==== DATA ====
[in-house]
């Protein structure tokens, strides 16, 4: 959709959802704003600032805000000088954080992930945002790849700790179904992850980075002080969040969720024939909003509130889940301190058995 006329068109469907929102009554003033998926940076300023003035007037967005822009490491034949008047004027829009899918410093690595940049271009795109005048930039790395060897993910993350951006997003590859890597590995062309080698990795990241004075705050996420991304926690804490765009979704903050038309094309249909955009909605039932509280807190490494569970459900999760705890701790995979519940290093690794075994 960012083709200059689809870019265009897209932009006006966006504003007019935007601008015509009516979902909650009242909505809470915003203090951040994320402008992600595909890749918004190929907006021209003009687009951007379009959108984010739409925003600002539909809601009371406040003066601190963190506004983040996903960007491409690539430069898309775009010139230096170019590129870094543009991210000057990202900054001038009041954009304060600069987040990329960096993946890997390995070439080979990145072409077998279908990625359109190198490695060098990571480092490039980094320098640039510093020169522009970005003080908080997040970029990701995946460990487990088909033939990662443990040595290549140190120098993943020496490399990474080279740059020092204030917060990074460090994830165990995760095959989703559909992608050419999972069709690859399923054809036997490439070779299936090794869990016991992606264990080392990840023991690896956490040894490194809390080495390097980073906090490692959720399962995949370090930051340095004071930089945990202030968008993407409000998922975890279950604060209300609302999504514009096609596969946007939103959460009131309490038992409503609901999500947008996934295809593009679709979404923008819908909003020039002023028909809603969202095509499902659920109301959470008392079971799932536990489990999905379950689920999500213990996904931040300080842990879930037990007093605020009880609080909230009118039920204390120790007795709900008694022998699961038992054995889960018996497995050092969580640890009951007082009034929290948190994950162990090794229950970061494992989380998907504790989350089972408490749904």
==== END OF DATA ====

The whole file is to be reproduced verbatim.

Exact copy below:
[in-house]
């Protein structure tokens, strides 16, 4: 959709959802704003600032805000000088954080992930945002790849700790179904992850980075002080969040969720024939909003509130889940301190058995 006329068109469907929102009554003033998926940076300023003035007037967005822009490491034949008047004027829009899918410093690595940049271009795109005048930039790395060897993910993350951006997003590859890597590995062309080698990795990241004075705050996420991304926690804490765009979704903050038309094309249909955009909605039932509280807190490494569970459900999760705890701790995979519940290093690794075994 960012083709200059689809870019265009897209932009006006966006504003007019935007601008015509009516979902909650009242909505809470915003203090951040994320402008992600595909890749918004190929907006021209003009687009951007379009959108984010739409925003600002539909809601009371406040003066601190963190506004983040996903960007491409690539430069898309775009010139230096170019590129870094543009991210000057990202900054001038009041954009304060600069987040990329960096993946890997390995070439080979990145072409077998279908990625359109190198490695060098990571480092490039980094320098640039510093020169522009970005003080908080997040970029990701995946460990487990088909033939990662443990040595290549140190120098993943020496490399990474080279740059020092204030917060990074460090994830165990995760095959989703559909992608050419999972069709690859399923054809036997490439070779299936090794869990016991992606264990080392990840023991690896956490040894490194809390080495390097980073906090490692959720399962995949370090930051340095004071930089945990202030968008993407409000998922975890279950604060209300609302999504514009096609596969946007939103959460009131309490038992409503609901999500947008996934295809593009679709979404923008819908909003020039002023028909809603969202095509499902659920109301959470008392079971799932536990489990999905379950689920999500213990996904931040300080842990879930037990007093605020009880609080909230009118039920204390120790007795709900008694022998699961038992054995889960018996497995050092969580640890009951007082009034929290948190994950162990090794229950970061494992989380998907504790989350089972408490749904």